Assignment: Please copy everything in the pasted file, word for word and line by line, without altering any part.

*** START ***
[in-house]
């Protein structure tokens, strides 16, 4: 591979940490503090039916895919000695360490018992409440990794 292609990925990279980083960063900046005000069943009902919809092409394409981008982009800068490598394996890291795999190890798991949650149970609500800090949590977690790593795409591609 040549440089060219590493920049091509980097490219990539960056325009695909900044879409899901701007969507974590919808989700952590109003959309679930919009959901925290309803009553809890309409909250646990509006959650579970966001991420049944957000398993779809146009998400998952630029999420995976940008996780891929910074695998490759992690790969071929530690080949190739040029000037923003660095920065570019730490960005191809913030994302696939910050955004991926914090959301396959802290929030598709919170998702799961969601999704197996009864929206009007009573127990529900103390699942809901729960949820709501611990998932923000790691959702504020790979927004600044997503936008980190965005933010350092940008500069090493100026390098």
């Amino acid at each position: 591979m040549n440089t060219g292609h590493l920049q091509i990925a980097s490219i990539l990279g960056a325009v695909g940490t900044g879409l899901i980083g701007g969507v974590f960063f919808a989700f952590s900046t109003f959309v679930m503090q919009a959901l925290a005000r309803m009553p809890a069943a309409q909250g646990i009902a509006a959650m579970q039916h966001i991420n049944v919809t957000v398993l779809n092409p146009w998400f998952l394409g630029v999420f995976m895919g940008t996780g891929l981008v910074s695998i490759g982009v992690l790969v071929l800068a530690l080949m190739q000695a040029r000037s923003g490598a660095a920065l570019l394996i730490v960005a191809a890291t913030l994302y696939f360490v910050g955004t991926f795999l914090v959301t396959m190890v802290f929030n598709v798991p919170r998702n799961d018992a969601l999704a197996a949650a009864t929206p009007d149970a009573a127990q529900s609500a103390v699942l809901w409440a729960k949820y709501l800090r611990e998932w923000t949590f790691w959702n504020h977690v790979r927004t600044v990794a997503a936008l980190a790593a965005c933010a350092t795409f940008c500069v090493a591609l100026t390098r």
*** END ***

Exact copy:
[in-house]
């Protein structure tokens, strides 16, 4: 591979940490503090039916895919000695360490018992409440990794 292609990925990279980083960063900046005000069943009902919809092409394409981008982009800068490598394996890291795999190890798991949650149970609500800090949590977690790593795409591609 040549440089060219590493920049091509980097490219990539960056325009695909900044879409899901701007969507974590919808989700952590109003959309679930919009959901925290309803009553809890309409909250646990509006959650579970966001991420049944957000398993779809146009998400998952630029999420995976940008996780891929910074695998490759992690790969071929530690080949190739040029000037923003660095920065570019730490960005191809913030994302696939910050955004991926914090959301396959802290929030598709919170998702799961969601999704197996009864929206009007009573127990529900103390699942809901729960949820709501611990998932923000790691959702504020790979927004600044997503936008980190965005933010350092940008500069090493100026390098």
């Amino acid at each position: 591979m040549n440089t060219g292609h590493l920049q091509i990925a980097s490219i990539l990279g960056a325009v695909g940490t900044g879409l899901i980083g701007g969507v974590f960063f919808a989700f952590s900046t109003f959309v679930m503090q919009a959901l925290a005000r309803m009553p809890a069943a309409q909250g646990i009902a509006a959650m579970q039916h966001i991420n049944v919809t957000v398993l779809n092409p146009w998400f998952l394409g630029v999420f995976m895919g940008t996780g891929l981008v910074s695998i490759g982009v992690l790969v071929l800068a530690l080949m190739q000695a040029r000037s923003g490598a660095a920065l570019l394996i730490v960005a191809a890291t913030l994302y696939f360490v910050g955004t991926f795999l914090v959301t396959m190890v802290f929030n598709v798991p919170r998702n799961d018992a969601l999704a197996a949650a009864t929206p009007d149970a009573a127990q529900s609500a103390v699942l809901w409440a729960k949820y709501l800090r611990e998932w923000t949590f790691w959702n504020h977690v790979r927004t600044v990794a997503a936008l980190a790593a965005c933010a350092t795409f940008c500069v090493a591609l100026t390098r």